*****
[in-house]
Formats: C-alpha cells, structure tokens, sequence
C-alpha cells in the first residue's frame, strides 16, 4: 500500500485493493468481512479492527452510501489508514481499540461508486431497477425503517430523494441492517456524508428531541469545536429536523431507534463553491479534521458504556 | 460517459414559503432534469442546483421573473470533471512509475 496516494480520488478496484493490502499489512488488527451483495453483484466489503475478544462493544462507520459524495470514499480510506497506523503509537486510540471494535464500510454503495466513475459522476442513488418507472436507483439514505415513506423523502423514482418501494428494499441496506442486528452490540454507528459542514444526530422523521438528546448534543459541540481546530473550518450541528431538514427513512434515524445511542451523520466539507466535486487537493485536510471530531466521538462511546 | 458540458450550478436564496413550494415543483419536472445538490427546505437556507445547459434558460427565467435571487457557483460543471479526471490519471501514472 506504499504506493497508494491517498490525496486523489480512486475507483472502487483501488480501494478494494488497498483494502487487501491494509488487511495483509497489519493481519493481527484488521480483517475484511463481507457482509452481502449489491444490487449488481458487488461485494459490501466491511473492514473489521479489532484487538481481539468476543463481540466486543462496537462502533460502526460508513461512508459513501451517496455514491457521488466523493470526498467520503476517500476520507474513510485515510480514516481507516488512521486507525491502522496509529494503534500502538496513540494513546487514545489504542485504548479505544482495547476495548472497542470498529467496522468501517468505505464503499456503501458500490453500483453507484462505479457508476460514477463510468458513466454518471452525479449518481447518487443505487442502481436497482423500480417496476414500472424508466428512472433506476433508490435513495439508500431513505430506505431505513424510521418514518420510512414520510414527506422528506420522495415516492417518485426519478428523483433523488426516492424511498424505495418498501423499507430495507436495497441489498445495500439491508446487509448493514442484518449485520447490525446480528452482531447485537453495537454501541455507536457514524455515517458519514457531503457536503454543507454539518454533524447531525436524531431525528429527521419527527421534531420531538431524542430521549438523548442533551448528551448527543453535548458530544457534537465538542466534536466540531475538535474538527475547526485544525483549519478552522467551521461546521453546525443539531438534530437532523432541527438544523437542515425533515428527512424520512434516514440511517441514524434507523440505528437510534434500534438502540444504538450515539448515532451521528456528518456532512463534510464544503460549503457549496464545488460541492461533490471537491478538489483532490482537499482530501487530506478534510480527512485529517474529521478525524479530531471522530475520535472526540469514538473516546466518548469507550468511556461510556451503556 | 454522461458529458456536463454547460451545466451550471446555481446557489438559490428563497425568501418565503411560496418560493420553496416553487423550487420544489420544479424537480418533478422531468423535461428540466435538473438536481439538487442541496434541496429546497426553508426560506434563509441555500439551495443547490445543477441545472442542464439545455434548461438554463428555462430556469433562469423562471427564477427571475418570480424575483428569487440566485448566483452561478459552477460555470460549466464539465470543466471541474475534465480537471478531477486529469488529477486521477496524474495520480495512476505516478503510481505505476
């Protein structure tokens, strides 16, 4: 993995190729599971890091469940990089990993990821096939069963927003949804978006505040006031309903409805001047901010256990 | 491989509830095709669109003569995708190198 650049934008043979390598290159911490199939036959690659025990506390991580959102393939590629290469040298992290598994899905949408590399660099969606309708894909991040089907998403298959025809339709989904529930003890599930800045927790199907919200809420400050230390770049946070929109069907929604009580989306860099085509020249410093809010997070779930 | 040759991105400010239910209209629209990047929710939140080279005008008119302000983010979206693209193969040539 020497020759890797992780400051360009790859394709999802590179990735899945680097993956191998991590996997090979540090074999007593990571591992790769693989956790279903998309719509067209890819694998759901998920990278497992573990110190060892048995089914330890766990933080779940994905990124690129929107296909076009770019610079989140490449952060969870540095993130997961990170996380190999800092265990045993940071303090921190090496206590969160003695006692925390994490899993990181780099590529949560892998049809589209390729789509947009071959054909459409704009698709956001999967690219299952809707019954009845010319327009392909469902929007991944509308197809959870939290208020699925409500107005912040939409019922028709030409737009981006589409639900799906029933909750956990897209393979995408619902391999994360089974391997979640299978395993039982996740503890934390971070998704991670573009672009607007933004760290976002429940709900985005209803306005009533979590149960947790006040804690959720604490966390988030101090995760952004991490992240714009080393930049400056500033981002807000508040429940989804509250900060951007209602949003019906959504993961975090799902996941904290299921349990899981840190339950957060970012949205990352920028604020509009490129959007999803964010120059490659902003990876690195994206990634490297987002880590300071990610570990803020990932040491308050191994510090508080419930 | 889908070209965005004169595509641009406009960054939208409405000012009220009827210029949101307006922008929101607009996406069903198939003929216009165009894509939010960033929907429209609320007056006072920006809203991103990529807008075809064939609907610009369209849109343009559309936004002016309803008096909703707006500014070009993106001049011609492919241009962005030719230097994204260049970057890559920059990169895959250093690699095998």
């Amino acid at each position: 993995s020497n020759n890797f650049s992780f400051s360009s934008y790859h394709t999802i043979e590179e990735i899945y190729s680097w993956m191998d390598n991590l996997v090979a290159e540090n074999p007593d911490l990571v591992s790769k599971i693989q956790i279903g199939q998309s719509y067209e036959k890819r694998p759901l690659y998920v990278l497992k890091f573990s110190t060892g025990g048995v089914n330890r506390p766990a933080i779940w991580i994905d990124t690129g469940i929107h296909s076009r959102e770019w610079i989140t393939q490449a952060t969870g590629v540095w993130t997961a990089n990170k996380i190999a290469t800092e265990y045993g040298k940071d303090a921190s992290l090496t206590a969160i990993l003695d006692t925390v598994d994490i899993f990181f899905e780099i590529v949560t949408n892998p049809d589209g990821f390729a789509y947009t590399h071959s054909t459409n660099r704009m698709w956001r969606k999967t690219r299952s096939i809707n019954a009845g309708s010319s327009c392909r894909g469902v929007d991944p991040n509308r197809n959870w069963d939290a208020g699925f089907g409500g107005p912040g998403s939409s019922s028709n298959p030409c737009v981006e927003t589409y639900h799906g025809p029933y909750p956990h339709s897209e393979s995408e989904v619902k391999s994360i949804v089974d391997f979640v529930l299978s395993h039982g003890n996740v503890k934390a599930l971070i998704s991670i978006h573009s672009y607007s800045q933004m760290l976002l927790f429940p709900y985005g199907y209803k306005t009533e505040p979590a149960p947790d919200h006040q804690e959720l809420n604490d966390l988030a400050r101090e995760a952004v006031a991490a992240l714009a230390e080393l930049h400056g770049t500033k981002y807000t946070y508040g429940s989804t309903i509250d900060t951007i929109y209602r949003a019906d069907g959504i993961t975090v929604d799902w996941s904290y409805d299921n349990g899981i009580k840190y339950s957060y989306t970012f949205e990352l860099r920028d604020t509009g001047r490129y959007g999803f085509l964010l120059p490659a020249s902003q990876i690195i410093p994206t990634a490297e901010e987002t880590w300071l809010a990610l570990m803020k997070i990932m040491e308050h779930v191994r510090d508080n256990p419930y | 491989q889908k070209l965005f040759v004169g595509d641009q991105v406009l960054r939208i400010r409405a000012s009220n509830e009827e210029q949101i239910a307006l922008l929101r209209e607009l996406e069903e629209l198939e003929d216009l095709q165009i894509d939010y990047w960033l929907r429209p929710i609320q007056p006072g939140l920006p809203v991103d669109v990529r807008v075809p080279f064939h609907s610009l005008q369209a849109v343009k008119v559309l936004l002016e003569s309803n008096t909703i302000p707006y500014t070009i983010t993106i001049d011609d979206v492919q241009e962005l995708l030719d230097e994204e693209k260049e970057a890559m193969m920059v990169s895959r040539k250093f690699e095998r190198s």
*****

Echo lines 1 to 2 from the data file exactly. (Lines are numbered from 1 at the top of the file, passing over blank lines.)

[in-house]
Formats: C-alpha cells, structure tokens, sequence